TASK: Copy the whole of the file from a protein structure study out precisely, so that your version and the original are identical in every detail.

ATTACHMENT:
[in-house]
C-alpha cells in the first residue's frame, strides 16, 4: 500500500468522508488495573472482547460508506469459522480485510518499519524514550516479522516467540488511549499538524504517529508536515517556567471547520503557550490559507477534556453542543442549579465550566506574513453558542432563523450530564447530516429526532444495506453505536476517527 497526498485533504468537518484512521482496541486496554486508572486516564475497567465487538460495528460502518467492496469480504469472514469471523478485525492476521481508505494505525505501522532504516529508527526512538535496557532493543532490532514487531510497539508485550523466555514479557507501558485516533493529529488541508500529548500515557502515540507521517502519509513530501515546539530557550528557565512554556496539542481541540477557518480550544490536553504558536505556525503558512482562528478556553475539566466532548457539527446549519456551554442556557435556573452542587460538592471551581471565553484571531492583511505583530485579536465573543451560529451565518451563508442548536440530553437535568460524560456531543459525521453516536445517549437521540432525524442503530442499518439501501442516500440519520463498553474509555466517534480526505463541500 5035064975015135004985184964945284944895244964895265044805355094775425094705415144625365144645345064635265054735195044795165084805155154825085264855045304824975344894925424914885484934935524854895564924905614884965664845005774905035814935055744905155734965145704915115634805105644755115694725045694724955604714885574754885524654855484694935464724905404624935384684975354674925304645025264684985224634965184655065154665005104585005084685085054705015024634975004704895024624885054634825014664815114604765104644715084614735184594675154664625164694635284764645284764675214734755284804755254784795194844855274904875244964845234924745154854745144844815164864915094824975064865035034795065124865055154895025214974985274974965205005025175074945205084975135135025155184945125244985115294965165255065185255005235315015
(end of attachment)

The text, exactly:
[in-house]
C-alpha cells in the first residue's frame, strides 16, 4: 500500500468522508488495573472482547460508506469459522480485510518499519524514550516479522516467540488511549499538524504517529508536515517556567471547520503557550490559507477534556453542543442549579465550566506574513453558542432563523450530564447530516429526532444495506453505536476517527 497526498485533504468537518484512521482496541486496554486508572486516564475497567465487538460495528460502518467492496469480504469472514469471523478485525492476521481508505494505525505501522532504516529508527526512538535496557532493543532490532514487531510497539508485550523466555514479557507501558485516533493529529488541508500529548500515557502515540507521517502519509513530501515546539530557550528557565512554556496539542481541540477557518480550544490536553504558536505556525503558512482562528478556553475539566466532548457539527446549519456551554442556557435556573452542587460538592471551581471565553484571531492583511505583530485579536465573543451560529451565518451563508442548536440530553437535568460524560456531543459525521453516536445517549437521540432525524442503530442499518439501501442516500440519520463498553474509555466517534480526505463541500 5035064975015135004985184964945284944895244964895265044805355094775425094705415144625365144645345064635265054735195044795165084805155154825085264855045304824975344894925424914885484934935524854895564924905614884965664845005774905035814935055744905155734965145704915115634805105644755115694725045694724955604714885574754885524654855484694935464724905404624935384684975354674925304645025264684985224634965184655065154665005104585005084685085054705015024634975004704895024624885054634825014664815114604765104644715084614735184594675154664625164694635284764645284764675214734755284804755254784795194844855274904875244964845234924745154854745144844815164864915094824975064865035034795065124865055154895025214974985274974965205005025175074945205084975135135025155184945125244985115294965165255065185255005235315015